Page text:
Format

Send to

Choose Destination
Exp Neurol. 2009 Feb;215(2):380-7. doi: 10.1016/j.expneurol.2008.11.008. Epub 2008 Nov 25.

Pathological synchronisation in the subthalamic nucleus of patients with Parkinson's disease relates to both bradykinesia and rigidity.

Author information

1
Department of Neurology, Charité, University Medicine Berlin, Campus Virchow, Berlin, Germany.

Abstract

Parkinson's disease (PD) is associated with exaggerated oscillatory synchrony in the basal ganglia at frequencies over 8-35 Hz. Studies have demonstrated a suppression of local field potential (LFP) activity in the subthalamic nucleus (STN) upon treatment with the dopamine prodrug, levodopa, with the degree of suppression of power in the 8-35 Hz band correlating with the improvement in combined measures of bradykinesia and rigidity. However, these studies do not explicitly address the question of what is more important in predicting clinical change - synchronisation of neuronal activity or the specific frequency within the 8-35 Hz band over which the latter occurs. In addition, they have not demonstrated a relationship between treatment-induced changes in synchronisation and changes in bradykinesia or rigidity on their own. To this end, we collected and analysed LFP and clinical data in 30 patients with PD. We found significant correlations between levodopa-induced power suppression and rigidity and bradykinesia, when these clinical features were considered separately, but only when power suppression profiles were re-aligned to the frequency of peak synchronisation. Under these circumstances correlations with rigidity persisted despite partialising out the effect of bradykinesia and vice versa. These data suggest that levodopa-induced improvements in both rigidity and bradykinesia scale with the degree of suppression of oscillatory power in the STN LFP, and that this is true irrespective of the frequency at which synchronisation occurs across a broad band from 8-35 Hz.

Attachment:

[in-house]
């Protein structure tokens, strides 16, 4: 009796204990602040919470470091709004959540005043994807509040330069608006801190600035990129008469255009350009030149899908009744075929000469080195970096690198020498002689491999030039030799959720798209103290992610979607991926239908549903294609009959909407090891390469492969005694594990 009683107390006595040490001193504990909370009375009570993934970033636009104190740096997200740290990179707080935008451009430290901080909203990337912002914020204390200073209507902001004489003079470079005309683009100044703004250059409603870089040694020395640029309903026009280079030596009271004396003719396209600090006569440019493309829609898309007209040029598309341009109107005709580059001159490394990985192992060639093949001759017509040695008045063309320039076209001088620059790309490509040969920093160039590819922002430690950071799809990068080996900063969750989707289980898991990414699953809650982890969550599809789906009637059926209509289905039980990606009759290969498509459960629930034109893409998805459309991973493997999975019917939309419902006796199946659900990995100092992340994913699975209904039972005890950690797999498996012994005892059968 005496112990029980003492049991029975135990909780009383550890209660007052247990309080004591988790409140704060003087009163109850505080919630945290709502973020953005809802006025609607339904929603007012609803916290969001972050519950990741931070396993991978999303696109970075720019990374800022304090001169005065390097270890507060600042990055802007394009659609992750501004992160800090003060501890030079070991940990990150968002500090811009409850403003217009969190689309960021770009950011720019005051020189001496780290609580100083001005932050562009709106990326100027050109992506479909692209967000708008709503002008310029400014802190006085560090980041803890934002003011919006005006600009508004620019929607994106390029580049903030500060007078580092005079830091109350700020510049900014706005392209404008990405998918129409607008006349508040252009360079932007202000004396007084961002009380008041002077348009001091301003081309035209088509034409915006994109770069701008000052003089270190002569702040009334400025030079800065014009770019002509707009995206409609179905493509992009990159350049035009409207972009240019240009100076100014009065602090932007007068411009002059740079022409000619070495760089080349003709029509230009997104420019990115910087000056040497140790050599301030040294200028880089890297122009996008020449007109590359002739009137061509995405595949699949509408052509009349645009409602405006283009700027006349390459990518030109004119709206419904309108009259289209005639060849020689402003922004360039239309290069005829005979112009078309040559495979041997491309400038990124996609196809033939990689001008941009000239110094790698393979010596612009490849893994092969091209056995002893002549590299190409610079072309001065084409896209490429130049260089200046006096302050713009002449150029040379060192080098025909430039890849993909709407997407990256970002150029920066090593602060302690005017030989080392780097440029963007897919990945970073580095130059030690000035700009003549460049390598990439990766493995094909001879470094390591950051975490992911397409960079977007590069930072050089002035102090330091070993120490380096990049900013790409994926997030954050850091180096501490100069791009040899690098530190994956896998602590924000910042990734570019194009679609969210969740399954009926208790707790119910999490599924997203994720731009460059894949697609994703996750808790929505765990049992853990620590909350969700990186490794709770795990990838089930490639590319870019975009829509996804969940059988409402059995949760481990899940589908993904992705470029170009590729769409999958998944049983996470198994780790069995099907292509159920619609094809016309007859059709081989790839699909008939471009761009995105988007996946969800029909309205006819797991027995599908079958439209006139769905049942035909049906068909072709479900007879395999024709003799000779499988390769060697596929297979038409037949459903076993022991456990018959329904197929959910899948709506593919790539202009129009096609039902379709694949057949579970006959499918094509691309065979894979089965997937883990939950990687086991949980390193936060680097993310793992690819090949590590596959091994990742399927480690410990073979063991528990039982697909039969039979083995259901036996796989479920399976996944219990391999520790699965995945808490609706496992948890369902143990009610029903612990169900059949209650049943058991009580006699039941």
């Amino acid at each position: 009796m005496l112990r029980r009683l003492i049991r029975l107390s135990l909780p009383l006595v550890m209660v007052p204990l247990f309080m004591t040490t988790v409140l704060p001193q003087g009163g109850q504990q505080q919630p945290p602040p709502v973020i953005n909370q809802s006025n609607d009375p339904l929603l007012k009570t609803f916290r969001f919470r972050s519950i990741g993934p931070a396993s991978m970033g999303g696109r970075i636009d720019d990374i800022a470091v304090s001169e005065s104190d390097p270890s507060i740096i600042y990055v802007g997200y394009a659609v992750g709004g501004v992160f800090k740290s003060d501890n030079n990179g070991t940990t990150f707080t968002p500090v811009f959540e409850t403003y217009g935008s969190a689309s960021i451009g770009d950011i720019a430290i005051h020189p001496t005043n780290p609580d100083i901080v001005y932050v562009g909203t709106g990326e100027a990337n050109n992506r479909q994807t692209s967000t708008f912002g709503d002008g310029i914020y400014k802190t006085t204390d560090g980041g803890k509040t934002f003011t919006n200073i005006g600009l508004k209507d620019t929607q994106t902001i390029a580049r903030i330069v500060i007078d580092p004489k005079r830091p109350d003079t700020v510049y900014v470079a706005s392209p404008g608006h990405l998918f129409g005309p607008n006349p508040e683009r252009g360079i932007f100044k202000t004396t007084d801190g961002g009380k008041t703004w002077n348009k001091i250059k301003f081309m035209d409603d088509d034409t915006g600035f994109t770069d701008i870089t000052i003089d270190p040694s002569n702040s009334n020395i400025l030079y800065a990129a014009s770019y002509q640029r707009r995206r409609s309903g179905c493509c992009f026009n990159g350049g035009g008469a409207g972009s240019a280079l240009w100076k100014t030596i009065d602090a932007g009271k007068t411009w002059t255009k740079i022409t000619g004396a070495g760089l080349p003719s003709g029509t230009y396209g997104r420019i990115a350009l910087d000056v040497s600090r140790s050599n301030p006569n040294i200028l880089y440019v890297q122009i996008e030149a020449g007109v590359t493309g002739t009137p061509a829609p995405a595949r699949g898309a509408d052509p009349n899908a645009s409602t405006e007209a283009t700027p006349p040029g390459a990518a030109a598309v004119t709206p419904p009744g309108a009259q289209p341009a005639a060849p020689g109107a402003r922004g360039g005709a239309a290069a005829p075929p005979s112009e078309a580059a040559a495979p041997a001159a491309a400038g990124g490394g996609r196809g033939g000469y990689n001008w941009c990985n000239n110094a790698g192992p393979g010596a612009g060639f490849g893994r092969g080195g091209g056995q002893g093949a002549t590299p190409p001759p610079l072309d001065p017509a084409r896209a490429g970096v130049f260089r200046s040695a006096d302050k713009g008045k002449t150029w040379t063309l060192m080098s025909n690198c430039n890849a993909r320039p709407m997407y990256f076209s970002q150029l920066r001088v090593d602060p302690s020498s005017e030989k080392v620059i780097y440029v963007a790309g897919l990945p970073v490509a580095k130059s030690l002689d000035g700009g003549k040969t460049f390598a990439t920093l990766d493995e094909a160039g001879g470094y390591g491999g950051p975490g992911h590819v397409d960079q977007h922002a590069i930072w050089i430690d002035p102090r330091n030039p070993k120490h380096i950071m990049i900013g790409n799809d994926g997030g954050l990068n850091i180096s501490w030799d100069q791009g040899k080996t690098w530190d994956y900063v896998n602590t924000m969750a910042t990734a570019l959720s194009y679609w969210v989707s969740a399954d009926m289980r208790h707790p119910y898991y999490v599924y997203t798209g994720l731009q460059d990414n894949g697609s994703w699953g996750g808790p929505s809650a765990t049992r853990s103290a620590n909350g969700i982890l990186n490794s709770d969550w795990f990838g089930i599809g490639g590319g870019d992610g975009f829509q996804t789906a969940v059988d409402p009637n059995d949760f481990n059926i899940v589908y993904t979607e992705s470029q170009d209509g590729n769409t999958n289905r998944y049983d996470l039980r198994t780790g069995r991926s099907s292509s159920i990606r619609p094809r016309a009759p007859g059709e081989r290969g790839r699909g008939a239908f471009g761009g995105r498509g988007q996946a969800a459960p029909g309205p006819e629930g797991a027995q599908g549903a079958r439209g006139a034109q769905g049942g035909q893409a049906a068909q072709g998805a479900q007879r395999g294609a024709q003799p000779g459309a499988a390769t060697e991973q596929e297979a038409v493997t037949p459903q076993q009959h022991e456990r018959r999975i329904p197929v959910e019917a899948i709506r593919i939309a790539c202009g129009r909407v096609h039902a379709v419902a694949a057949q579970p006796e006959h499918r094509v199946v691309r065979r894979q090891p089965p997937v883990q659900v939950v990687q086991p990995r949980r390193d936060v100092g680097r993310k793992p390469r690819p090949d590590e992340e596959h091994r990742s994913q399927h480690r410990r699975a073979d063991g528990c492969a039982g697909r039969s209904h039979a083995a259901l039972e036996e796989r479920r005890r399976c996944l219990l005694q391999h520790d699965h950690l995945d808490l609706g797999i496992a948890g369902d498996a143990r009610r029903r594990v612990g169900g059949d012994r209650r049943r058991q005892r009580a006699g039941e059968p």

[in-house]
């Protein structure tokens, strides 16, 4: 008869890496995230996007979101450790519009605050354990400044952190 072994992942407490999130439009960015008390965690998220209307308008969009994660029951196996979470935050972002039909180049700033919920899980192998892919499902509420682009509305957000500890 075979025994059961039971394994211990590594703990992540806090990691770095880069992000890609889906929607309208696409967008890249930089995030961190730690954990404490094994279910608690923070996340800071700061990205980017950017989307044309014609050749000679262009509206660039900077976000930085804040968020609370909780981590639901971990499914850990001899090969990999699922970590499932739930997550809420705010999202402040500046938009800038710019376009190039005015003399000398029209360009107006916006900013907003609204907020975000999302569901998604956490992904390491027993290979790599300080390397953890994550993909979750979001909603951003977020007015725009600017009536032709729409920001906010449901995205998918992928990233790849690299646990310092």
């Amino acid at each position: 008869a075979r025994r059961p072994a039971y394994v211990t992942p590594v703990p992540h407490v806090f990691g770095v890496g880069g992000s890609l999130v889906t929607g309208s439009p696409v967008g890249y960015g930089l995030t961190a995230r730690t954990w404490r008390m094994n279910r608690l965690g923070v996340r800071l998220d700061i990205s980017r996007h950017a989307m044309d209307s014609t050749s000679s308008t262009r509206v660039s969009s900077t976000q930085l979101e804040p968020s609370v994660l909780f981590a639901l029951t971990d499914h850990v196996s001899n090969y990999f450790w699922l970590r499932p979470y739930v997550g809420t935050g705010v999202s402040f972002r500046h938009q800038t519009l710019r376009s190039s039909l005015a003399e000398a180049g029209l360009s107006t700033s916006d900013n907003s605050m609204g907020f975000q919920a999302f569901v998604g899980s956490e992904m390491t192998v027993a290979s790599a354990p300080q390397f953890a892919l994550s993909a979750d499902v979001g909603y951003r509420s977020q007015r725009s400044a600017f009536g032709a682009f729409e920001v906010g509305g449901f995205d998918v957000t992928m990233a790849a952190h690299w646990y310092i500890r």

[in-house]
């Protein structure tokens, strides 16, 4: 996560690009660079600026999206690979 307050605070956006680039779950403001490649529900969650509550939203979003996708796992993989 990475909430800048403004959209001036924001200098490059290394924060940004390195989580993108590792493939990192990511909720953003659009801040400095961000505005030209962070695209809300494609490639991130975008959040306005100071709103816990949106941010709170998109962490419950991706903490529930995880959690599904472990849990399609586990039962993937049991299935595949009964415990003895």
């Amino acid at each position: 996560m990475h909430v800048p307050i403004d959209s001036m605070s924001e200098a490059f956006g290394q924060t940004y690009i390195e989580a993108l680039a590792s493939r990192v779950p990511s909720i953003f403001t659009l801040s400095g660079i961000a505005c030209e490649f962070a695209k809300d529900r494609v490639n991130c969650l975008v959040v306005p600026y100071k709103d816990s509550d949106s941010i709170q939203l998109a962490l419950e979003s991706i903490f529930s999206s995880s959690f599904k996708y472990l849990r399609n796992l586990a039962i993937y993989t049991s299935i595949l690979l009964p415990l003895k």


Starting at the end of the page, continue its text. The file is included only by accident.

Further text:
PMID:
19070616
DOI:
10.1016/j.expneurol.2008.11.008
[Indexed for MEDLINE]

Supplemental Content

Full text links

Icon for Elsevier Science
Loading ...
Support Center